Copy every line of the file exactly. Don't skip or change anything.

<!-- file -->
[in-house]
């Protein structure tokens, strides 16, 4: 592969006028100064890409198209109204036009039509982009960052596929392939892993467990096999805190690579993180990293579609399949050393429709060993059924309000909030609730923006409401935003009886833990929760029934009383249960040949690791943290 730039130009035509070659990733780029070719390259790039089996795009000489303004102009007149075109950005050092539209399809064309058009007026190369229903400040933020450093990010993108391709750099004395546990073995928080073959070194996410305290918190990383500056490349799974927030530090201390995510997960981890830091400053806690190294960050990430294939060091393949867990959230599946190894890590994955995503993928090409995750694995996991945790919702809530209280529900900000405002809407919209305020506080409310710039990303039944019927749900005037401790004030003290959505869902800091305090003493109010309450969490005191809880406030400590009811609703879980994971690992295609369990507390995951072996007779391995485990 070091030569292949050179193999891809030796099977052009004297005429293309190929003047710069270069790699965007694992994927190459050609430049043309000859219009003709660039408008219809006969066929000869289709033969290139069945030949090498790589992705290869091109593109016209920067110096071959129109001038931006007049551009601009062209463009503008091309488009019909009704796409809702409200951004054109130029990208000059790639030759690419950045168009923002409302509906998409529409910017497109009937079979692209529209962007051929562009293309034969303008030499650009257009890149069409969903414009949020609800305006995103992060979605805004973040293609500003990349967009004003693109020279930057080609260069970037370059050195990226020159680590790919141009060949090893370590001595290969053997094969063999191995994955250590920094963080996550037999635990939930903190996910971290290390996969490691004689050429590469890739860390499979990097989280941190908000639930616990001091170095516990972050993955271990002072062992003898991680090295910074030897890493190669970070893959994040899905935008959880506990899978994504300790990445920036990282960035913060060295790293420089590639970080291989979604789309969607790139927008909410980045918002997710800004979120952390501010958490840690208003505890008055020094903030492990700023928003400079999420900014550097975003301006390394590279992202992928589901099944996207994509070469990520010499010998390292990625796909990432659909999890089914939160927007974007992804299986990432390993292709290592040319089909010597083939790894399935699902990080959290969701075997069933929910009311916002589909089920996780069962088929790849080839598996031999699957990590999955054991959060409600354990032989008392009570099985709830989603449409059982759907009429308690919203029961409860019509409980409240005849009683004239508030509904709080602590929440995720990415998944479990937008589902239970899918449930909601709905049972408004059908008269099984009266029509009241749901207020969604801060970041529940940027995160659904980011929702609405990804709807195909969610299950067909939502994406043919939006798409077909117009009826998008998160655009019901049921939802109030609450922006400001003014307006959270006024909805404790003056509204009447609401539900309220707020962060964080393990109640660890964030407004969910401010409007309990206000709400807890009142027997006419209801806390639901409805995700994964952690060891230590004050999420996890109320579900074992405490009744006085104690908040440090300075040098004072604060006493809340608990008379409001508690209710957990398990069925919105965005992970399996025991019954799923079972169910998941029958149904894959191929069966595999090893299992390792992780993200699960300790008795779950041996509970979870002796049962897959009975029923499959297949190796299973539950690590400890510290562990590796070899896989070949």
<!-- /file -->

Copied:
[in-house]
């Protein structure tokens, strides 16, 4: 592969006028100064890409198209109204036009039509982009960052596929392939892993467990096999805190690579993180990293579609399949050393429709060993059924309000909030609730923006409401935003009886833990929760029934009383249960040949690791943290 730039130009035509070659990733780029070719390259790039089996795009000489303004102009007149075109950005050092539209399809064309058009007026190369229903400040933020450093990010993108391709750099004395546990073995928080073959070194996410305290918190990383500056490349799974927030530090201390995510997960981890830091400053806690190294960050990430294939060091393949867990959230599946190894890590994955995503993928090409995750694995996991945790919702809530209280529900900000405002809407919209305020506080409310710039990303039944019927749900005037401790004030003290959505869902800091305090003493109010309450969490005191809880406030400590009811609703879980994971690992295609369990507390995951072996007779391995485990 070091030569292949050179193999891809030796099977052009004297005429293309190929003047710069270069790699965007694992994927190459050609430049043309000859219009003709660039408008219809006969066929000869289709033969290139069945030949090498790589992705290869091109593109016209920067110096071959129109001038931006007049551009601009062209463009503008091309488009019909009704796409809702409200951004054109130029990208000059790639030759690419950045168009923002409302509906998409529409910017497109009937079979692209529209962007051929562009293309034969303008030499650009257009890149069409969903414009949020609800305006995103992060979605805004973040293609500003990349967009004003693109020279930057080609260069970037370059050195990226020159680590790919141009060949090893370590001595290969053997094969063999191995994955250590920094963080996550037999635990939930903190996910971290290390996969490691004689050429590469890739860390499979990097989280941190908000639930616990001091170095516990972050993955271990002072062992003898991680090295910074030897890493190669970070893959994040899905935008959880506990899978994504300790990445920036990282960035913060060295790293420089590639970080291989979604789309969607790139927008909410980045918002997710800004979120952390501010958490840690208003505890008055020094903030492990700023928003400079999420900014550097975003301006390394590279992202992928589901099944996207994509070469990520010499010998390292990625796909990432659909999890089914939160927007974007992804299986990432390993292709290592040319089909010597083939790894399935699902990080959290969701075997069933929910009311916002589909089920996780069962088929790849080839598996031999699957990590999955054991959060409600354990032989008392009570099985709830989603449409059982759907009429308690919203029961409860019509409980409240005849009683004239508030509904709080602590929440995720990415998944479990937008589902239970899918449930909601709905049972408004059908008269099984009266029509009241749901207020969604801060970041529940940027995160659904980011929702609405990804709807195909969610299950067909939502994406043919939006798409077909117009009826998008998160655009019901049921939802109030609450922006400001003014307006959270006024909805404790003056509204009447609401539900309220707020962060964080393990109640660890964030407004969910401010409007309990206000709400807890009142027997006419209801806390639901409805995700994964952690060891230590004050999420996890109320579900074992405490009744006085104690908040440090300075040098004072604060006493809340608990008379409001508690209710957990398990069925919105965005992970399996025991019954799923079972169910998941029958149904894959191929069966595999090893299992390792992780993200699960300790008795779950041996509970979870002796049962897959009975029923499959297949190796299973539950690590400890510290562990590796070899896989070949």